Author Topic: Grants, writing, editing, and teaching into a more profitable side-hustle?  (Read 665 times)

RollingGreen

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Hi. I'll keep it simple, though I know many answers could be, "Well, it's up to you - just get out there, and do it better than others." I'm just looking for some quick "What would you do?" advice.

I have skills in grant writing, editing, and public relations, as that's what I do for my full-time job. I also teach online college courses in business communication, which is agonizingly dependent on their availability at the colleges where I work.

What resources or suggestions would you have to grow these skills into an entrepreneurial endeavor, even a scale-able business in the long-run?

Thanks for anything you can offer. I've been reading Mister Money Mustache for a few months now, but I'm just getting around to reading this sub-forum tonight - and it's already really interesting and helpful!

RollingGreen

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Re: Grants, writing, editing, and teaching into a more profitable side-hustle?
« Reply #1 on: November 17, 2018, 12:28:04 PM »
Just looking to see if anyone else happens to be in the same industry and would have any advice or suggestions.

CatamaranSailor

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Re: Grants, writing, editing, and teaching into a more profitable side-hustle?
« Reply #2 on: November 18, 2018, 07:36:01 AM »
Not me...my wife...she was very successful as a grant writer for a lot of years after she stayed home with our baby. I showed her your post and she said (I'm paraphrasing) the following:

If you are already working as a grant writer (and you are successfully landing grants) then you already know how vital it is to study the RFP under a microscope and meet every single requirement, make sure all your data is accurate, complete and up to date, never "work for a percentage of the grant if it's successful" (although acting as the grant evaluator is perfectly legal) and for the love of God (her words) don't have any misspellings or typos.

That all being said...your real question was leveraging your skills into a profitable side hustle.

The most obvious answer is to write grants as a professional grant writer (fee based) for multiple clients. My wife said that was always somewhat profitable but also extremely time consuming and frustrating. Where she made most of her money was acting as the grant evaluator. Most clients were thrilled to not have to worry about meeting the reporting requirements and were happy to have her act in that capacity.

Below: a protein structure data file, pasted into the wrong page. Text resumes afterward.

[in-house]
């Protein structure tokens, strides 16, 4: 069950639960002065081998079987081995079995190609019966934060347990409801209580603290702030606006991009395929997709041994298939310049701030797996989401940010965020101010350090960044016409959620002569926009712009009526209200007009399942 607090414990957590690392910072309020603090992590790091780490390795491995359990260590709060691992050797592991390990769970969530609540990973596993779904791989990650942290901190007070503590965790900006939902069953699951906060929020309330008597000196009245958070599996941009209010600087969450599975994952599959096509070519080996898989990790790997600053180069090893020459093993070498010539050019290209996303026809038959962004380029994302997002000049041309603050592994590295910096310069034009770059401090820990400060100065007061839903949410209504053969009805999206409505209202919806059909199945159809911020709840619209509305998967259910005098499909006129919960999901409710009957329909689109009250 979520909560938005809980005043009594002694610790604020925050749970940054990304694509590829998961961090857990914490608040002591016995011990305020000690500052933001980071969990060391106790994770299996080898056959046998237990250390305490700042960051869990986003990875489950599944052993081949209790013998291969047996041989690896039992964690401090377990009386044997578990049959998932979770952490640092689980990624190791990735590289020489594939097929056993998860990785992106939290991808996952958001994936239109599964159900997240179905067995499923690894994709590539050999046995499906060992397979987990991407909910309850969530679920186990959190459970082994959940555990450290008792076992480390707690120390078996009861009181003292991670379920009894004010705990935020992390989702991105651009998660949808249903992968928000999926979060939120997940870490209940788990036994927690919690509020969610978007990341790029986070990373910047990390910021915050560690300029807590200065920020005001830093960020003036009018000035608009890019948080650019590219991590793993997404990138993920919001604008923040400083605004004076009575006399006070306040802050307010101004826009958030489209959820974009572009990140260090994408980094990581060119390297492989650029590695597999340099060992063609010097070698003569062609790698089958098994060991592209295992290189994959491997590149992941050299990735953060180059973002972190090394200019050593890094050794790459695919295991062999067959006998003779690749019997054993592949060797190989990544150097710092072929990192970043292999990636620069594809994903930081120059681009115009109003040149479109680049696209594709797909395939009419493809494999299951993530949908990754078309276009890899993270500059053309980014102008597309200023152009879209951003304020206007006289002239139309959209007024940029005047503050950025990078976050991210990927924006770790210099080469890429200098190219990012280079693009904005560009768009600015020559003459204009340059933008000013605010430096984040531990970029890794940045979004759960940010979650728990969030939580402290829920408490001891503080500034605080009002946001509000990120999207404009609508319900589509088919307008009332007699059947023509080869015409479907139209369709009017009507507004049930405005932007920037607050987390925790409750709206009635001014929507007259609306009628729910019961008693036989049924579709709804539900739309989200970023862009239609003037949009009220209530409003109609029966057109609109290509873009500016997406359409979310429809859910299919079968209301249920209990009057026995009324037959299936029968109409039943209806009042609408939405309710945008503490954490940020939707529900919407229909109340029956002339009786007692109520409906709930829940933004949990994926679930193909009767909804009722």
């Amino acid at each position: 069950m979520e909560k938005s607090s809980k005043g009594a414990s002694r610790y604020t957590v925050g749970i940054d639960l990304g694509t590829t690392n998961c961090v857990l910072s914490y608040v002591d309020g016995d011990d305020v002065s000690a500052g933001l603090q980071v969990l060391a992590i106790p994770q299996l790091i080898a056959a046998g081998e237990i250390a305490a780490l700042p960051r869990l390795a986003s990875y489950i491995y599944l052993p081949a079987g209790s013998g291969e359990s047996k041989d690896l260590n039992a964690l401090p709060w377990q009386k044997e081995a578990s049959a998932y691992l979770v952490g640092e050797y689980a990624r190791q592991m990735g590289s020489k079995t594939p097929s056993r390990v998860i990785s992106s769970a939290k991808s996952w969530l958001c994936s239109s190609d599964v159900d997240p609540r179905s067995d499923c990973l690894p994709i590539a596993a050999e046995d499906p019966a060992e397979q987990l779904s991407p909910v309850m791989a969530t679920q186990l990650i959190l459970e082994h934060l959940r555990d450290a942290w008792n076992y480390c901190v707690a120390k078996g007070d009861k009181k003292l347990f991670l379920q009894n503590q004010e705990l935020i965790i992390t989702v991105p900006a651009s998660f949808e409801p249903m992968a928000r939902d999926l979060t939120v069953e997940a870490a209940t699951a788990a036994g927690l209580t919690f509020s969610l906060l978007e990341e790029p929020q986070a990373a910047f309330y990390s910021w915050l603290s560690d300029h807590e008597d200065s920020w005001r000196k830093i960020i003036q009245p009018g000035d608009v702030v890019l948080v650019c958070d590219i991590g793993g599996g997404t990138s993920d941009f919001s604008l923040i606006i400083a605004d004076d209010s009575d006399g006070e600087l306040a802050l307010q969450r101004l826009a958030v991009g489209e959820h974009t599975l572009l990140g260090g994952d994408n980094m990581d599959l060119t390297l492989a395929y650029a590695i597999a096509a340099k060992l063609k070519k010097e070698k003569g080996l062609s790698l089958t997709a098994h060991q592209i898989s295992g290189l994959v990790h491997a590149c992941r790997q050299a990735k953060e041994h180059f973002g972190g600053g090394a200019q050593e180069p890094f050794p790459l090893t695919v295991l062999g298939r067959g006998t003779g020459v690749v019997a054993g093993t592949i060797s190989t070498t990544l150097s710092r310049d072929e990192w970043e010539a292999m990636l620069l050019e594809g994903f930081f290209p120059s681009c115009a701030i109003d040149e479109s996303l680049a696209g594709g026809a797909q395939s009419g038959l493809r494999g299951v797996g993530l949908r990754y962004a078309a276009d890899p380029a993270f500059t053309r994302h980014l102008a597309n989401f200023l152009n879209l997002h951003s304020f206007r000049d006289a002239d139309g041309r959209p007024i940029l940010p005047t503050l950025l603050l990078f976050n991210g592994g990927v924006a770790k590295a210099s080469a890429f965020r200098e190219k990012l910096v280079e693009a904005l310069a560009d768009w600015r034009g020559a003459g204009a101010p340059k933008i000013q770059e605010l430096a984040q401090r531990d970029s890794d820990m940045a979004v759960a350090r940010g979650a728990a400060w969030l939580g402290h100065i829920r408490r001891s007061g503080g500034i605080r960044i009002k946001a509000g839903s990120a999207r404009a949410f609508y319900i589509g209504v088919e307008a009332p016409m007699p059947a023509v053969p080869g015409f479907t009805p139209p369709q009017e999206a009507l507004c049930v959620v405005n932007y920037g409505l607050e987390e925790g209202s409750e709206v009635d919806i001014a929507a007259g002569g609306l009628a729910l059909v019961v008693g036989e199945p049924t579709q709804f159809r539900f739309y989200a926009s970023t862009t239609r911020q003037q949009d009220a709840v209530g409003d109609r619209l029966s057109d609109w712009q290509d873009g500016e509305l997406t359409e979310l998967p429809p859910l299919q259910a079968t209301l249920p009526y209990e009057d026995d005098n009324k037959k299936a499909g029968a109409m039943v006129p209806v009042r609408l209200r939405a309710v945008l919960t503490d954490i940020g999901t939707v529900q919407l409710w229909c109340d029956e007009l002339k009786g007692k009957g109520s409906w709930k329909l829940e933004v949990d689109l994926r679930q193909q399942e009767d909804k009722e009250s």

Just doing this should generate a decent income.

However, my wife also did "pop up" 2 day workshops on grant writing. These were usually pretty popular and she always made a profit, even on smaller events. The trick is to plan well, obviously. She's also a great presenter and participants left having completed an actual grant application they brought to the event.

With changes in technology, an online course is obviously another way to leverage your skills. The trick is to develop a high quality course that people are willing to pay for.

My wife stopped grant writing not because she ever failed to make a good income (she landed a number of very high $$$ grants) but because she woke up one morning and decided she hated it! :)

That being said, it's a perfect niche for what you want to do.

Good luck!



« Last Edit: November 18, 2018, 07:37:48 AM by CatamaranSailor »

msbutterbean

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I used to work on a freelance basis in a similar domain, but was hired by a client for a full-time position. While I do not have much time or interest right now to add freelance work to the schedule, I don't want to lose that network and do accept the occasional project if the fit is right and it's a good investment in the relationship. My approach is fairly casual, but once or twice a year I scan through my list of contacts for people who have the potential to hire for the work you could take on. Then I keep in touch with a short, but specific, note, something like, "Hey, hope the new year is treating you well, things are going great here and I'm enjoying the job, etc., but I have a little time to take on some freelance work in X,Y, or Z. Let me know if there's anything in your pipeline that we might work on together."

I have always found it easier to get freelance work through former contacts than through cold channels where I'm responding to an open-ended request.

And if no one in your immediate network is in need, you can have a similar conversation but ask for introductions to people in their network who hire freelancers.